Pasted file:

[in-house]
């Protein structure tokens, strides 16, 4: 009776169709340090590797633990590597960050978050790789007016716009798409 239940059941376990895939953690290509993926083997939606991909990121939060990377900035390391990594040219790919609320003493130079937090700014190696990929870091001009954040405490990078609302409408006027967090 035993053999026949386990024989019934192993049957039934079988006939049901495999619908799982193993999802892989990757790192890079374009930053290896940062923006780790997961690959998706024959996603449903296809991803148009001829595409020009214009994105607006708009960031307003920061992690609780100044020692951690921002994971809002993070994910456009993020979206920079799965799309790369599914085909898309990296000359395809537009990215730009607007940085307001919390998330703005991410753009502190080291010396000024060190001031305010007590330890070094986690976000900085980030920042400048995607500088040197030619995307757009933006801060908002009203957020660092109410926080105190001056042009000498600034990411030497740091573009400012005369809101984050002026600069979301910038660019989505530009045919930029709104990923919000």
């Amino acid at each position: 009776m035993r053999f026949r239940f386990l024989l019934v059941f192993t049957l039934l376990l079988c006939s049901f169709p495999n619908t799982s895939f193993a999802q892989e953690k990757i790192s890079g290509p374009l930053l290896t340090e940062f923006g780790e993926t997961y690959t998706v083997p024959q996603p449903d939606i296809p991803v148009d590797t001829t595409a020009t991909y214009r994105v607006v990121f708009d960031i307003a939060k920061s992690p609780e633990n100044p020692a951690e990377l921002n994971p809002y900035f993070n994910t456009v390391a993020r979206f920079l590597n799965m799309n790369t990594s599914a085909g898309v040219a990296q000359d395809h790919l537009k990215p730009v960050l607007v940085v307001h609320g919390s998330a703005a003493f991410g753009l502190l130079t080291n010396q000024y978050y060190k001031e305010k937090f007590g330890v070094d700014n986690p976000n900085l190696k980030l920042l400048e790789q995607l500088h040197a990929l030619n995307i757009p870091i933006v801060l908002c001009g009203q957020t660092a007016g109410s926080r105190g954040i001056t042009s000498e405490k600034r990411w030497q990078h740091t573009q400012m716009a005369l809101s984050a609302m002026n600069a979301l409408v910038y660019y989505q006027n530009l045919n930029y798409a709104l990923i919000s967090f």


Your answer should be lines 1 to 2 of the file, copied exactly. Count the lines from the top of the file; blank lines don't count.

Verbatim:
[in-house]
């Protein structure tokens, strides 16, 4: 009776169709340090590797633990590597960050978050790789007016716009798409 239940059941376990895939953690290509993926083997939606991909990121939060990377900035390391990594040219790919609320003493130079937090700014190696990929870091001009954040405490990078609302409408006027967090 035993053999026949386990024989019934192993049957039934079988006939049901495999619908799982193993999802892989990757790192890079374009930053290896940062923006780790997961690959998706024959996603449903296809991803148009001829595409020009214009994105607006708009960031307003920061992690609780100044020692951690921002994971809002993070994910456009993020979206920079799965799309790369599914085909898309990296000359395809537009990215730009607007940085307001919390998330703005991410753009502190080291010396000024060190001031305010007590330890070094986690976000900085980030920042400048995607500088040197030619995307757009933006801060908002009203957020660092109410926080105190001056042009000498600034990411030497740091573009400012005369809101984050002026600069979301910038660019989505530009045919930029709104990923919000």